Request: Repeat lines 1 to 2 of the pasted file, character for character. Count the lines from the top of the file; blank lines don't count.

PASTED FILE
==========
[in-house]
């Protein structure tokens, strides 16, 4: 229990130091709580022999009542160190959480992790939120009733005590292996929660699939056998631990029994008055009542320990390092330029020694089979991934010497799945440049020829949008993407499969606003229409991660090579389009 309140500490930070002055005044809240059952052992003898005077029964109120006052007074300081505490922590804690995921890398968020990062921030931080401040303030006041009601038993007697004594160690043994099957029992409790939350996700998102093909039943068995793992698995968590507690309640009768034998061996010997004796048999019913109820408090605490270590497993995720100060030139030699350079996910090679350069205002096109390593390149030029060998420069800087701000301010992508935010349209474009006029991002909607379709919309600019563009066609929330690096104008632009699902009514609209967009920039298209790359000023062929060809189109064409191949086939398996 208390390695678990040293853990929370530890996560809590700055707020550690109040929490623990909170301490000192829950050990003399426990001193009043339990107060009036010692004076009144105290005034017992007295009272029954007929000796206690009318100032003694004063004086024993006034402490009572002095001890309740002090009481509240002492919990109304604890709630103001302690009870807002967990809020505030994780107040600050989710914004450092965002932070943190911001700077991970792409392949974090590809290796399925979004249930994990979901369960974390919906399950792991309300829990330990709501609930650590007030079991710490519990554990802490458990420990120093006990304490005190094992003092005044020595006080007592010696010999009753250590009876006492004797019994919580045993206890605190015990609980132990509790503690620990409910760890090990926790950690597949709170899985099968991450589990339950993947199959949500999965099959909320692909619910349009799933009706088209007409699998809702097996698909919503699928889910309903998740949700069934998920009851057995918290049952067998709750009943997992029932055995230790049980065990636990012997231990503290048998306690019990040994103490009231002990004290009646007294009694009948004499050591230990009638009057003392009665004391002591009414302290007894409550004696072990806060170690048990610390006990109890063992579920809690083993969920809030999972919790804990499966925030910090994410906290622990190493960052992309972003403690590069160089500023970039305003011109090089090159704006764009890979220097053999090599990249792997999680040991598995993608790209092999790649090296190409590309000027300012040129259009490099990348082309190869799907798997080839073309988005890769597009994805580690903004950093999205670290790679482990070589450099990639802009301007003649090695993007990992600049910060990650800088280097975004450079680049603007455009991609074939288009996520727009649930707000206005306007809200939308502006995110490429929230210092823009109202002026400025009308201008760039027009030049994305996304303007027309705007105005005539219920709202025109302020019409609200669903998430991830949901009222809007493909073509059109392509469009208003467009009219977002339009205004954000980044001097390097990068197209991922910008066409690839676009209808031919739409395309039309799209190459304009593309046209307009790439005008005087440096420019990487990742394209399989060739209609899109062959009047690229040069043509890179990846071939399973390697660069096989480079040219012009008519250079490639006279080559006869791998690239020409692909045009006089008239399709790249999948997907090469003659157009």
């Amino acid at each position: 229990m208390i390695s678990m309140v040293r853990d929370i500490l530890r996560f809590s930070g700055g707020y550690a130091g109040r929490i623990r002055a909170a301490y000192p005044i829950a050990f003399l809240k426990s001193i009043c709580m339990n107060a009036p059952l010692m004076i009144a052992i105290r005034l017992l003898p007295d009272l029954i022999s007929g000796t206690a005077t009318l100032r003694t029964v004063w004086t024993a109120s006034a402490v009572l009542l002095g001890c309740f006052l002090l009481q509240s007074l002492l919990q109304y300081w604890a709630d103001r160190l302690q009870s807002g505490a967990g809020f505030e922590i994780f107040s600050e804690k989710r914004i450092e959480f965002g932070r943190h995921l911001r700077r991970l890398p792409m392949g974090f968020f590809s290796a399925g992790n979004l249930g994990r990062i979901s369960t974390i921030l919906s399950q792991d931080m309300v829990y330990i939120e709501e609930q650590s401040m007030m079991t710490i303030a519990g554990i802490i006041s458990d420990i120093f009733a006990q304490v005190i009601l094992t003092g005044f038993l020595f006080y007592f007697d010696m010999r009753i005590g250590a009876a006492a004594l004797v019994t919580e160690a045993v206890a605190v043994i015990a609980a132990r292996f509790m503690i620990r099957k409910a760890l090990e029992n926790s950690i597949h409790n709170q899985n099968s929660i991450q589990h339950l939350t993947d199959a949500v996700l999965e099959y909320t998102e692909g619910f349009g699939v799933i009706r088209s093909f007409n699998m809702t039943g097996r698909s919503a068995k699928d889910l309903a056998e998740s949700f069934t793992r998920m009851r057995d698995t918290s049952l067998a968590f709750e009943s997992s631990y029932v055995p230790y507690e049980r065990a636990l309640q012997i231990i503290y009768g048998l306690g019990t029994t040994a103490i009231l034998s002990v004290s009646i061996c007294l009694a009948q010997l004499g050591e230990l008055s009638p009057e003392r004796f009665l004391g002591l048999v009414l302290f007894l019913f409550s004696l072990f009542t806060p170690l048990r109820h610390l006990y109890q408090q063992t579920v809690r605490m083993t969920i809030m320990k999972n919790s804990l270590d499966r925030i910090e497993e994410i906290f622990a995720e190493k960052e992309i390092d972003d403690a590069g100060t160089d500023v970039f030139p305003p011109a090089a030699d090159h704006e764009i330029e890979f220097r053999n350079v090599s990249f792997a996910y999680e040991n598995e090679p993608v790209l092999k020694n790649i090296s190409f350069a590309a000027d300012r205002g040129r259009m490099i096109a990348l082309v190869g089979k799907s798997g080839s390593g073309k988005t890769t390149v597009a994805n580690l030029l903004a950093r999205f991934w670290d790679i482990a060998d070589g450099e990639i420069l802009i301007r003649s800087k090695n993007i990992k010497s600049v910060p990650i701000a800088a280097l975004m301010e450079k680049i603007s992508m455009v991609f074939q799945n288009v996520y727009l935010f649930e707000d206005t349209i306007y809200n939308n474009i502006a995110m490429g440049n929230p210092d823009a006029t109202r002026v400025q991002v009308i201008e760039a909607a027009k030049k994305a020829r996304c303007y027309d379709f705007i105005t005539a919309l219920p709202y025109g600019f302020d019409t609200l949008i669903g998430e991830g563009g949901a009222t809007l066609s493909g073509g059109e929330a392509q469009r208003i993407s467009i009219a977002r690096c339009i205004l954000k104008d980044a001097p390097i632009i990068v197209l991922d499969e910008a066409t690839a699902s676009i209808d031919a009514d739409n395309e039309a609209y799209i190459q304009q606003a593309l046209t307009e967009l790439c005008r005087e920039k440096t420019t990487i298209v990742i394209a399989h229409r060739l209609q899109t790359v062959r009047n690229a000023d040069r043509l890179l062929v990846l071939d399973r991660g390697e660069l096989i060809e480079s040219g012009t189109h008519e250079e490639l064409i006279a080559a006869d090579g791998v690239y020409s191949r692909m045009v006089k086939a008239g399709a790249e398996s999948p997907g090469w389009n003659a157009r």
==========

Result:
[in-house]
């Protein structure tokens, strides 16, 4: 229990130091709580022999009542160190959480992790939120009733005590292996929660699939056998631990029994008055009542320990390092330029020694089979991934010497799945440049020829949008993407499969606003229409991660090579389009 309140500490930070002055005044809240059952052992003898005077029964109120006052007074300081505490922590804690995921890398968020990062921030931080401040303030006041009601038993007697004594160690043994099957029992409790939350996700998102093909039943068995793992698995968590507690309640009768034998061996010997004796048999019913109820408090605490270590497993995720100060030139030699350079996910090679350069205002096109390593390149030029060998420069800087701000301010992508935010349209474009006029991002909607379709919309600019563009066609929330690096104008632009699902009514609209967009920039298209790359000023062929060809189109064409191949086939398996 208390390695678990040293853990929370530890996560809590700055707020550690109040929490623990909170301490000192829950050990003399426990001193009043339990107060009036010692004076009144105290005034017992007295009272029954007929000796206690009318100032003694004063004086024993006034402490009572002095001890309740002090009481509240002492919990109304604890709630103001302690009870807002967990809020505030994780107040600050989710914004450092965002932070943190911001700077991970792409392949974090590809290796399925979004249930994990979901369960974390919906399950792991309300829990330990709501609930650590007030079991710490519990554990802490458990420990120093006990304490005190094992003092005044020595006080007592010696010999009753250590009876006492004797019994919580045993206890605190015990609980132990509790503690620990409910760890090990926790950690597949709170899985099968991450589990339950993947199959949500999965099959909320692909619910349009799933009706088209007409699998809702097996698909919503699928889910309903998740949700069934998920009851057995918290049952067998709750009943997992029932055995230790049980065990636990012997231990503290048998306690019990040994103490009231002990004290009646007294009694009948004499050591230990009638009057003392009665004391002591009414302290007894409550004696072990806060170690048990610390006990109890063992579920809690083993969920809030999972919790804990499966925030910090994410906290622990190493960052992309972003403690590069160089500023970039305003011109090089090159704006764009890979220097053999090599990249792997999680040991598995993608790209092999790649090296190409590309000027300012040129259009490099990348082309190869799907798997080839073309988005890769597009994805580690903004950093999205670290790679482990070589450099990639802009301007003649090695993007990992600049910060990650800088280097975004450079680049603007455009991609074939288009996520727009649930707000206005306007809200939308502006995110490429929230210092823009109202002026400025009308201008760039027009030049994305996304303007027309705007105005005539219920709202025109302020019409609200669903998430991830949901009222809007493909073509059109392509469009208003467009009219977002339009205004954000980044001097390097990068197209991922910008066409690839676009209808031919739409395309039309799209190459304009593309046209307009790439005008005087440096420019990487990742394209399989060739209609899109062959009047690229040069043509890179990846071939399973390697660069096989480079040219012009008519250079490639006279080559006869791998690239020409692909045009006089008239399709790249999948997907090469003659157009």